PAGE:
Thu, Jul 19, 2018 at 06:00pm
Thu, Jul 19, 2018 at 07:30pm
India’s coal industry is highly contested today. Between the immediacy of coal shortages, the transition to renewable energy, and air pollution problems, the long history of the coal industry and India’s deep economic and social dependence on the fuel gets lost in conversation. In this talk, Rohit will give a brief historical sketch of the Indian coal industry, and discuss some of the reasons why Coal India as both a company and a developmental actor has persisted, and is likely to persist in the near future. In particular, he will discuss the political and financial adaptations of the Indian coal industry since its nationalization in the early 1970s and some of the characteristics which differentiate it from other PSUs.
Wed, Jan 31, 2018 at 06:00pm
Wed, Jan 31, 2018 at 08:00pm
As part of the Ambedkar Lecture Series, Dr. Raile Rocky Ziipao (Raghunathan Family Fellow, The Lakshmi Mittal South Asia Institute, Harvard University; Member, Tribal Intellectual Collective India) will speak on the topic of “Non-Caste Societies, Epistemology, and Challenges in India: A Tribal Indians Perspective.”
Sat, Feb 10, 2018
Sun, Feb 11, 2018
The India Conference is one of the largest student-run conferences focusing on India in the USA. It takes place at the Harvard Business School and Harvard Kennedy School, and is organized by graduate students at Harvard University.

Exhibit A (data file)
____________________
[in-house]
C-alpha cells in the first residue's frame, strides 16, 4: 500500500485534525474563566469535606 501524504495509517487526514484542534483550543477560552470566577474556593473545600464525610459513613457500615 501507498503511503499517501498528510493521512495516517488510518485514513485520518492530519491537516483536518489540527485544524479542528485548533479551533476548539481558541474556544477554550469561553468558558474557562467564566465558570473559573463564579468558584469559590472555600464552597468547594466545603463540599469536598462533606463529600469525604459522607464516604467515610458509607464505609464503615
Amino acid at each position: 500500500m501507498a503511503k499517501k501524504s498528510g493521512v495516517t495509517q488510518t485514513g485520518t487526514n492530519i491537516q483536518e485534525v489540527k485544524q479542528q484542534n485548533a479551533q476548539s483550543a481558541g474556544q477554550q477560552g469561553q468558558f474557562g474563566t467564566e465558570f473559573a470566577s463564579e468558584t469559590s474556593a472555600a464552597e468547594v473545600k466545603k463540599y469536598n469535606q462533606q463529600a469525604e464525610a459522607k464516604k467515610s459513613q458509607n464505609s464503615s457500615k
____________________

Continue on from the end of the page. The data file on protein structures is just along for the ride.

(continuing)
In 2018, the India Conference will be celebrating its 15th anniversary. The conference will bring together business leaders, entertainment professionals, government officials, philanthropists and many others.
SAI is a co-sponsor of this event.
List of Speakers
Thu, Mar 30, 2017 at 04:00pm
Thu, Mar 30, 2017 at 05:30pm
Graduate Student Associate Seminar
Gregory Clines, Ph.D. Candidate, Committee on the Study of Religion, Harvard University; Graduate Student Associate, SAI
Discussant: Catherine Hartmann, Ph.D. Candidate, Committee on the Study of Religion
The fifteenth-century author Brahma Jinadāsa, a member of the Digambara Balatkāra Gaṇa, is credited with composing over eighty works in both Sanskrit and Old Gujarati. One of those compositions was the Padmapurāṇa, a Jain version of the story of Rāma composed in Sanskrit. In the introduction to the work, Jinadāsa acknowledges that his Padmapurāṇa is based off of the acclaimed poet Raviṣeṇa’s seventh-century work of the same name. This talk examines the relationship between the two works, analyzing the literary changes that Jinadāsa makes to his precursor’s text and the social implications of those changes.
Tue, Feb 28, 2017 at 04:00pm
Tue, Feb 28, 2017 at 05:30pm
Graduate Student Associate Seminar
Soledad Prillaman, Ph.D. Candidate in the Department of Government, Harvard University; Graduate Student Associate, SAI
Discussant: Zeynep Pamuk, Ph.D. Candidate in the Department of Government, Harvard University
In India there persists a striking gender gap in political participation and representation, despite several decades of targeted policy interventions. Women’s political participation is important not only on normative grounds of inclusion, but because we know that when women do participate, politics changes. Prillaman presents a theoretical model of political behavior in rural India which argues that women’s lack of political participation is the result of coordinated political behavior in the household. Prillaman then argues and shows that women’s access to networks of other women is one channel through which we can see a shift towards a gender-inclusive equilibrium, even when resource allocations, social norms, and household dynamics would suggest otherwise.
Wed, Feb 8, 2017 at 04:00pm
Wed, Feb 8, 2017 at 05:30pm
Graduate Student Associate Seminar